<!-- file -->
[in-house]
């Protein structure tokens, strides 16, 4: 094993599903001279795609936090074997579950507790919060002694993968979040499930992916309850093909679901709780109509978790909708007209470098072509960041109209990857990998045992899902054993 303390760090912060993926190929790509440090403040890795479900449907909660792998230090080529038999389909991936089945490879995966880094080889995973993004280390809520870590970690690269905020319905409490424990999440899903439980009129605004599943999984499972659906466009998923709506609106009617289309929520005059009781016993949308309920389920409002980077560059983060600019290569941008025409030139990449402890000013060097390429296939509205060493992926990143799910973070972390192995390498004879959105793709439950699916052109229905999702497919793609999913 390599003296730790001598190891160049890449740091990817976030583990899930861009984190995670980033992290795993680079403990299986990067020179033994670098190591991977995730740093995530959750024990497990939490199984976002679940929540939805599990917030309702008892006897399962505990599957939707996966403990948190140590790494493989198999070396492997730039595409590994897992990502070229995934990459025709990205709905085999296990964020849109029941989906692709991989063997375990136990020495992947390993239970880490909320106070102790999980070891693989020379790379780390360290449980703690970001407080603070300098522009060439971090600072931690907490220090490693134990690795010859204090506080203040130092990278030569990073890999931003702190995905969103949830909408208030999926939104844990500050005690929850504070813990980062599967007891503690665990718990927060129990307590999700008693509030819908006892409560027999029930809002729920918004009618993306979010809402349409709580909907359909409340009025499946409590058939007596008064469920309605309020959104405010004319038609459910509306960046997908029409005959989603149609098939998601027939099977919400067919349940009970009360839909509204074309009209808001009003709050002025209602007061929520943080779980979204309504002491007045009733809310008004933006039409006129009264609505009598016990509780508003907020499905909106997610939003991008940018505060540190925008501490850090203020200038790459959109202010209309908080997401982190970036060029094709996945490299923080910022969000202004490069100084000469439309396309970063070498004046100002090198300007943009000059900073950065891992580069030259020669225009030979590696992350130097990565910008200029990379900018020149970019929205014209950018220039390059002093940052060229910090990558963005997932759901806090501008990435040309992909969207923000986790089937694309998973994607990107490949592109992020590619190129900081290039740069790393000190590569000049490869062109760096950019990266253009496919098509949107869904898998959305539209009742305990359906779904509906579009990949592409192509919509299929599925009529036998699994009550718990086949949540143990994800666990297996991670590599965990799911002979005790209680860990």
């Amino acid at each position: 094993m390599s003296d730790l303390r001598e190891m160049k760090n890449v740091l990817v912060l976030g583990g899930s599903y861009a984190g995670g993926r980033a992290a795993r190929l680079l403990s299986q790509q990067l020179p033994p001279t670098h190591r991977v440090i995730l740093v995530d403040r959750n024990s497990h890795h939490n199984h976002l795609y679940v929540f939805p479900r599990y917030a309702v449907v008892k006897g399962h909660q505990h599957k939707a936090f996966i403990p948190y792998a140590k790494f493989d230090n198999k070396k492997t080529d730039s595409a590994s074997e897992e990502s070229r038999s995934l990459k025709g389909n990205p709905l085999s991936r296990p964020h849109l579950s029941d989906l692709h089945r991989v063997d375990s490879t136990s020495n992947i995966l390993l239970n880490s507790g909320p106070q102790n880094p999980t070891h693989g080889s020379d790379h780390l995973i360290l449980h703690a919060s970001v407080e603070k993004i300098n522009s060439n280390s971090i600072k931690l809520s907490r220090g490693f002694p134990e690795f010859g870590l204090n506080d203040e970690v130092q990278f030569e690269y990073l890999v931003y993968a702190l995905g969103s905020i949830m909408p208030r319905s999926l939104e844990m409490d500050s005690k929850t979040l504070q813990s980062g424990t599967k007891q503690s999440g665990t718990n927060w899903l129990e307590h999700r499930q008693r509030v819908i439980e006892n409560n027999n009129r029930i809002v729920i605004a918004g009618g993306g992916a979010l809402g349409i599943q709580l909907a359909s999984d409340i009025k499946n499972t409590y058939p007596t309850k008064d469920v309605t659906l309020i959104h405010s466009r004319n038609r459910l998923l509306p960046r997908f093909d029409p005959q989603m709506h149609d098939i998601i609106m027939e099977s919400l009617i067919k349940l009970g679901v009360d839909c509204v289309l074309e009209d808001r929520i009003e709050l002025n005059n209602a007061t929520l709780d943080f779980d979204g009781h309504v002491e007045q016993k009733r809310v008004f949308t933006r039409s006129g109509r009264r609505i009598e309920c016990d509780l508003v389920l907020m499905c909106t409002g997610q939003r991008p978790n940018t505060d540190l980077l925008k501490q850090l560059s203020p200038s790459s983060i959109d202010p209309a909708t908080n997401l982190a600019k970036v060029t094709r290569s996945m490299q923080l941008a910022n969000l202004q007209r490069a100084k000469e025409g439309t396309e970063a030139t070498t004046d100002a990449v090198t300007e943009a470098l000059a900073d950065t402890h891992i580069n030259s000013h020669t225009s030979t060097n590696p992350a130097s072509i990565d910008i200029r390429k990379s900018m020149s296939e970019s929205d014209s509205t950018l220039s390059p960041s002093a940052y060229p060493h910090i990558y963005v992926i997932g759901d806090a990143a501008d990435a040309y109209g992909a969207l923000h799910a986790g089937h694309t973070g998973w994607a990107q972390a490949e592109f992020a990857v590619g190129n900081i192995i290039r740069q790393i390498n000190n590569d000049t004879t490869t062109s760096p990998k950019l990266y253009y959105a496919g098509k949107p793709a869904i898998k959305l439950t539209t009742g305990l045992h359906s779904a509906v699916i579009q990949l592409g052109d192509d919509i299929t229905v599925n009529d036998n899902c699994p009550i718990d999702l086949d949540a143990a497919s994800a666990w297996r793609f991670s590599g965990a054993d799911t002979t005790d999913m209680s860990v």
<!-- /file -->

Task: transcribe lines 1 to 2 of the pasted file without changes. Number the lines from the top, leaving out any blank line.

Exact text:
[in-house]
């Protein structure tokens, strides 16, 4: 094993599903001279795609936090074997579950507790919060002694993968979040499930992916309850093909679901709780109509978790909708007209470098072509960041109209990857990998045992899902054993 303390760090912060993926190929790509440090403040890795479900449907909660792998230090080529038999389909991936089945490879995966880094080889995973993004280390809520870590970690690269905020319905409490424990999440899903439980009129605004599943999984499972659906466009998923709506609106009617289309929520005059009781016993949308309920389920409002980077560059983060600019290569941008025409030139990449402890000013060097390429296939509205060493992926990143799910973070972390192995390498004879959105793709439950699916052109229905999702497919793609999913 390599003296730790001598190891160049890449740091990817976030583990899930861009984190995670980033992290795993680079403990299986990067020179033994670098190591991977995730740093995530959750024990497990939490199984976002679940929540939805599990917030309702008892006897399962505990599957939707996966403990948190140590790494493989198999070396492997730039595409590994897992990502070229995934990459025709990205709905085999296990964020849109029941989906692709991989063997375990136990020495992947390993239970880490909320106070102790999980070891693989020379790379780390360290449980703690970001407080603070300098522009060439971090600072931690907490220090490693134990690795010859204090506080203040130092990278030569990073890999931003702190995905969103949830909408208030999926939104844990500050005690929850504070813990980062599967007891503690665990718990927060129990307590999700008693509030819908006892409560027999029930809002729920918004009618993306979010809402349409709580909907359909409340009025499946409590058939007596008064469920309605309020959104405010004319038609459910509306960046997908029409005959989603149609098939998601027939099977919400067919349940009970009360839909509204074309009209808001009003709050002025209602007061929520943080779980979204309504002491007045009733809310008004933006039409006129009264609505009598016990509780508003907020499905909106997610939003991008940018505060540190925008501490850090203020200038790459959109202010209309908080997401982190970036060029094709996945490299923080910022969000202004490069100084000469439309396309970063070498004046100002090198300007943009000059900073950065891992580069030259020669225009030979590696992350130097990565910008200029990379900018020149970019929205014209950018220039390059002093940052060229910090990558963005997932759901806090501008990435040309992909969207923000986790089937694309998973994607990107490949592109992020590619190129900081290039740069790393000190590569000049490869062109760096950019990266253009496919098509949107869904898998959305539209009742305990359906779904509906579009990949592409192509919509299929599925009529036998699994009550718990086949949540143990994800666990297996991670590599965990799911002979005790209680860990």